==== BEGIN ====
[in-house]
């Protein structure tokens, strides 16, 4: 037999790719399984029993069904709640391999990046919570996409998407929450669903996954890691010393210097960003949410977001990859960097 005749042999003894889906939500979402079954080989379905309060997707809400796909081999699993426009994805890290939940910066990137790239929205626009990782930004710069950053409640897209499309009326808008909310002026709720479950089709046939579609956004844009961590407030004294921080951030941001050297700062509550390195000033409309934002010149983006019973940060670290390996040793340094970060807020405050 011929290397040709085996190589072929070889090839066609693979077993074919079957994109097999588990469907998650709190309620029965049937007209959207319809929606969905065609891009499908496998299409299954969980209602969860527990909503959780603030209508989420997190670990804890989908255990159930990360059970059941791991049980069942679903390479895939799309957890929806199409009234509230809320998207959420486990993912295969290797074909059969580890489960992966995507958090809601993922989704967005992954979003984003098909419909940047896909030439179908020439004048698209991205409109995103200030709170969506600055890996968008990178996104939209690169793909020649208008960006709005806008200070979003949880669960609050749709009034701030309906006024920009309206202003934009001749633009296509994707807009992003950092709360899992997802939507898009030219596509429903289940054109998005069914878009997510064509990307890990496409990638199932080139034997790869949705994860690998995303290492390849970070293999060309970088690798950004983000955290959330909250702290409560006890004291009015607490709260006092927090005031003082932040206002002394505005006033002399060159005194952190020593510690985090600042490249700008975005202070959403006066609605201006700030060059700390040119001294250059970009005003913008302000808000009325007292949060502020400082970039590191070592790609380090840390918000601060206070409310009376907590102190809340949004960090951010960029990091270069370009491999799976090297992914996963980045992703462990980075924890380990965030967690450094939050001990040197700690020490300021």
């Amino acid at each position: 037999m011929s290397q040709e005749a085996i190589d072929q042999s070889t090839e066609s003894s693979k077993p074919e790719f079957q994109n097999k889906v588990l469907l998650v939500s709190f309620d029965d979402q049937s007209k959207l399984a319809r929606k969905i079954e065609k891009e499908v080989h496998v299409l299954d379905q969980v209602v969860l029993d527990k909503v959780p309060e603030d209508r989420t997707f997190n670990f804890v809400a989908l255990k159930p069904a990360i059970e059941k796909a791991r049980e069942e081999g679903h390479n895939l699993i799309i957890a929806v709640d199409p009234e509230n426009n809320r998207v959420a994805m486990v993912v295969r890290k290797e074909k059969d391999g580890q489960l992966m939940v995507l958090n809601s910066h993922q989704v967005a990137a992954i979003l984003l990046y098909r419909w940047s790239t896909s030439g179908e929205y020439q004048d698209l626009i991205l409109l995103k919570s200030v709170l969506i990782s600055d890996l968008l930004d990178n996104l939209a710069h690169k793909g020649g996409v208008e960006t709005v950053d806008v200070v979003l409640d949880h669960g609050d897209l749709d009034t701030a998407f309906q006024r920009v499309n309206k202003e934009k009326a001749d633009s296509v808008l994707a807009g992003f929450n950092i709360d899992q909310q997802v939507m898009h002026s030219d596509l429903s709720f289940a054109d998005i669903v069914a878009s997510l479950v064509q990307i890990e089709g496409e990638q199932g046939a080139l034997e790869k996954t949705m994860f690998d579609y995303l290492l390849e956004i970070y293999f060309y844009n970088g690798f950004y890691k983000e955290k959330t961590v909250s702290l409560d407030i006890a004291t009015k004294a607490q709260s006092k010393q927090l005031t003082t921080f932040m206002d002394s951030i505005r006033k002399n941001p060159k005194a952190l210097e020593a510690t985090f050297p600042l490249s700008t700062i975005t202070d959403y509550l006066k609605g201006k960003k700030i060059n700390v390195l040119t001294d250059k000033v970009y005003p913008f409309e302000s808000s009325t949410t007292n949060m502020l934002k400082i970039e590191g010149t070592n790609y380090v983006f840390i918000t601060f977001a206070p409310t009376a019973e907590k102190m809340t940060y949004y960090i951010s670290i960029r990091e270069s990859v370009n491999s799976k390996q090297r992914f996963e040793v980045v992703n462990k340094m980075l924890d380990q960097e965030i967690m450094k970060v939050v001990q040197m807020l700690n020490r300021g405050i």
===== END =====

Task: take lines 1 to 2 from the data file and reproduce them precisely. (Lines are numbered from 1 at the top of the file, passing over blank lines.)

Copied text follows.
[in-house]
């Protein structure tokens, strides 16, 4: 037999790719399984029993069904709640391999990046919570996409998407929450669903996954890691010393210097960003949410977001990859960097 005749042999003894889906939500979402079954080989379905309060997707809400796909081999699993426009994805890290939940910066990137790239929205626009990782930004710069950053409640897209499309009326808008909310002026709720479950089709046939579609956004844009961590407030004294921080951030941001050297700062509550390195000033409309934002010149983006019973940060670290390996040793340094970060807020405050 011929290397040709085996190589072929070889090839066609693979077993074919079957994109097999588990469907998650709190309620029965049937007209959207319809929606969905065609891009499908496998299409299954969980209602969860527990909503959780603030209508989420997190670990804890989908255990159930990360059970059941791991049980069942679903390479895939799309957890929806199409009234509230809320998207959420486990993912295969290797074909059969580890489960992966995507958090809601993922989704967005992954979003984003098909419909940047896909030439179908020439004048698209991205409109995103200030709170969506600055890996968008990178996104939209690169793909020649208008960006709005806008200070979003949880669960609050749709009034701030309906006024920009309206202003934009001749633009296509994707807009992003950092709360899992997802939507898009030219596509429903289940054109998005069914878009997510064509990307890990496409990638199932080139034997790869949705994860690998995303290492390849970070293999060309970088690798950004983000955290959330909250702290409560006890004291009015607490709260006092927090005031003082932040206002002394505005006033002399060159005194952190020593510690985090600042490249700008975005202070959403006066609605201006700030060059700390040119001294250059970009005003913008302000808000009325007292949060502020400082970039590191070592790609380090840390918000601060206070409310009376907590102190809340949004960090951010960029990091270069370009491999799976090297992914996963980045992703462990980075924890380990965030967690450094939050001990040197700690020490300021």